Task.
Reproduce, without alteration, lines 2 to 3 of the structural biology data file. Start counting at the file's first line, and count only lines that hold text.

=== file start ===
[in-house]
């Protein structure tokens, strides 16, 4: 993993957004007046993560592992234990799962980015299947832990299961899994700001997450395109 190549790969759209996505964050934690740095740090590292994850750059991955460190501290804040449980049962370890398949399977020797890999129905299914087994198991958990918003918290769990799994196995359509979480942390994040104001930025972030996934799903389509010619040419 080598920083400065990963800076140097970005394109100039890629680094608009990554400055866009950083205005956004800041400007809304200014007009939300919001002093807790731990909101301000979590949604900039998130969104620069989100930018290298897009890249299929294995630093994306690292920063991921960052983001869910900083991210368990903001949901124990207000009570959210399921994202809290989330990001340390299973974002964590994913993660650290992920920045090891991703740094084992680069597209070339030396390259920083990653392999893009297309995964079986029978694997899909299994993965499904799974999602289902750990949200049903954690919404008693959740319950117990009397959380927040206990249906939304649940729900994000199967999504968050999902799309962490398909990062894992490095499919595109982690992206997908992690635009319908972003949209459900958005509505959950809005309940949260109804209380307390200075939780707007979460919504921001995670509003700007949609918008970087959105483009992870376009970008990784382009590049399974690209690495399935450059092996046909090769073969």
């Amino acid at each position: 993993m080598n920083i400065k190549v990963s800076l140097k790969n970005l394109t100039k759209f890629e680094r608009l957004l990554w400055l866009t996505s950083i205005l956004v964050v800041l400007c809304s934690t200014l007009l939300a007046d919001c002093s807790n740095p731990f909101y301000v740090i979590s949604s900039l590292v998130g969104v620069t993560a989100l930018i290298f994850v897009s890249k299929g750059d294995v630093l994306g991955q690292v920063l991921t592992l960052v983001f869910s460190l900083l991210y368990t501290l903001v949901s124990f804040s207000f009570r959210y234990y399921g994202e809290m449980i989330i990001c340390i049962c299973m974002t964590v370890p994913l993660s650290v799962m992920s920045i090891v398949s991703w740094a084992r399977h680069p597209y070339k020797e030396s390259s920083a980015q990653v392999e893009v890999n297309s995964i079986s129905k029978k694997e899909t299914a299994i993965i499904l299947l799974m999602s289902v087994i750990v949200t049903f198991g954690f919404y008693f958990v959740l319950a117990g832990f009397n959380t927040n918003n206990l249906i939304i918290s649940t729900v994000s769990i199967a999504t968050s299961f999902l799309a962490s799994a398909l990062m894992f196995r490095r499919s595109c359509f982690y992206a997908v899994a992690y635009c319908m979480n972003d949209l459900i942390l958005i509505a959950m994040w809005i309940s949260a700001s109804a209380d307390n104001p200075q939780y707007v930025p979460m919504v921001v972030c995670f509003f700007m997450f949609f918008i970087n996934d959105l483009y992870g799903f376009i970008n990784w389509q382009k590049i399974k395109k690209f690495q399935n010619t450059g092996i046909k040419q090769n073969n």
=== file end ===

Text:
């Protein structure tokens, strides 16, 4: 993993957004007046993560592992234990799962980015299947832990299961899994700001997450395109 190549790969759209996505964050934690740095740090590292994850750059991955460190501290804040449980049962370890398949399977020797890999129905299914087994198991958990918003918290769990799994196995359509979480942390994040104001930025972030996934799903389509010619040419 080598920083400065990963800076140097970005394109100039890629680094608009990554400055866009950083205005956004800041400007809304200014007009939300919001002093807790731990909101301000979590949604900039998130969104620069989100930018290298897009890249299929294995630093994306690292920063991921960052983001869910900083991210368990903001949901124990207000009570959210399921994202809290989330990001340390299973974002964590994913993660650290992920920045090891991703740094084992680069597209070339030396390259920083990653392999893009297309995964079986029978694997899909299994993965499904799974999602289902750990949200049903954690919404008693959740319950117990009397959380927040206990249906939304649940729900994000199967999504968050999902799309962490398909990062894992490095499919595109982690992206997908992690635009319908972003949209459900958005509505959950809005309940949260109804209380307390200075939780707007979460919504921001995670509003700007949609918008970087959105483009992870376009970008990784382009590049399974690209690495399935450059092996046909090769073969």
């Amino acid at each position: 993993m080598n920083i400065k190549v990963s800076l140097k790969n970005l394109t100039k759209f890629e680094r608009l957004l990554w400055l866009t996505s950083i205005l956004v964050v800041l400007c809304s934690t200014l007009l939300a007046d919001c002093s807790n740095p731990f909101y301000v740090i979590s949604s900039l590292v998130g969104v620069t993560a989100l930018i290298f994850v897009s890249k299929g750059d294995v630093l994306g991955q690292v920063l991921t592992l960052v983001f869910s460190l900083l991210y368990t501290l903001v949901s124990f804040s207000f009570r959210y234990y399921g994202e809290m449980i989330i990001c340390i049962c299973m974002t964590v370890p994913l993660s650290v799962m992920s920045i090891v398949s991703w740094a084992r399977h680069p597209y070339k020797e030396s390259s920083a980015q990653v392999e893009v890999n297309s995964i079986s129905k029978k694997e899909t299914a299994i993965i499904l299947l799974m999602s289902v087994i750990v949200t049903f198991g954690f919404y008693f958990v959740l319950a117990g832990f009397n959380t927040n918003n206990l249906i939304i918290s649940t729900v994000s769990i199967a999504t968050s299961f999902l799309a962490s799994a398909l990062m894992f196995r490095r499919s595109c359509f982690y992206a997908v899994a992690y635009c319908m979480n972003d949209l459900i942390l958005i509505a959950m994040w809005i309940s949260a700001s109804a209380d307390n104001p200075q939780y707007v930025p979460m919504v921001v972030c995670f509003f700007m997450f949609f918008i970087n996934d959105l483009y992870g799903f376009i970008n990784w389509q382009k590049i399974k395109k690209f690495q399935n010619t450059g092996i046909k040419q090769n073969n």